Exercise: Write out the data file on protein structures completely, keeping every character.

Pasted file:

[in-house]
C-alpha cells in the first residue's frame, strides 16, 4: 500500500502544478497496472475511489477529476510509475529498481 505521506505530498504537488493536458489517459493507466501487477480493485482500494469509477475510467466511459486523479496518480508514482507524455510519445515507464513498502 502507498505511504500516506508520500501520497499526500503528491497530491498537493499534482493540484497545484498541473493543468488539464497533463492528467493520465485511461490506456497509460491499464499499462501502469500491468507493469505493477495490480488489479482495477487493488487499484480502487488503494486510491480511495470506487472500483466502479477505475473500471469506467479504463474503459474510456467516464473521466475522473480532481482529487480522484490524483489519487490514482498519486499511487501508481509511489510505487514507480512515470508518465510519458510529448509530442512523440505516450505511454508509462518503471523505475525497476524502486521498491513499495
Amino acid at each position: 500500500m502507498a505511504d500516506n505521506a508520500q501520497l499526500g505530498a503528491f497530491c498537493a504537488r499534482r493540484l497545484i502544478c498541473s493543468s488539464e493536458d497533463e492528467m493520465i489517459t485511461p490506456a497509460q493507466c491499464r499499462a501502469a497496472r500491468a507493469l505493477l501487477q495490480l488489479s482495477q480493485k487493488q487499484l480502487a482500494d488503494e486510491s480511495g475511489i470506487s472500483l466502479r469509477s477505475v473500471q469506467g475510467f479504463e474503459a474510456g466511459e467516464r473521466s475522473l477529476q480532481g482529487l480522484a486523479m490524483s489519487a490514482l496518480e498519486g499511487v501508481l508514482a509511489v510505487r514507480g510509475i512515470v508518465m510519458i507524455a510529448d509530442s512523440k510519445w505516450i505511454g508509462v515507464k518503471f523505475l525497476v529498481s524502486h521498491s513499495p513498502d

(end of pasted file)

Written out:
[in-house]
C-alpha cells in the first residue's frame, strides 16, 4: 500500500502544478497496472475511489477529476510509475529498481 505521506505530498504537488493536458489517459493507466501487477480493485482500494469509477475510467466511459486523479496518480508514482507524455510519445515507464513498502 502507498505511504500516506508520500501520497499526500503528491497530491498537493499534482493540484497545484498541473493543468488539464497533463492528467493520465485511461490506456497509460491499464499499462501502469500491468507493469505493477495490480488489479482495477487493488487499484480502487488503494486510491480511495470506487472500483466502479477505475473500471469506467479504463474503459474510456467516464473521466475522473480532481482529487480522484490524483489519487490514482498519486499511487501508481509511489510505487514507480512515470508518465510519458510529448509530442512523440505516450505511454508509462518503471523505475525497476524502486521498491513499495
Amino acid at each position: 500500500m502507498a505511504d500516506n505521506a508520500q501520497l499526500g505530498a503528491f497530491c498537493a504537488r499534482r493540484l497545484i502544478c498541473s493543468s488539464e493536458d497533463e492528467m493520465i489517459t485511461p490506456a497509460q493507466c491499464r499499462a501502469a497496472r500491468a507493469l505493477l501487477q495490480l488489479s482495477q480493485k487493488q487499484l480502487a482500494d488503494e486510491s480511495g475511489i470506487s472500483l466502479r469509477s477505475v473500471q469506467g475510467f479504463e474503459a474510456g466511459e467516464r473521466s475522473l477529476q480532481g482529487l480522484a486523479m490524483s489519487a490514482l496518480e498519486g499511487v501508481l508514482a509511489v510505487r514507480g510509475i512515470v508518465m510519458i507524455a510529448d509530442s512523440k510519445w505516450i505511454g508509462v515507464k518503471f523505475l525497476v529498481s524502486h521498491s513499495p513498502d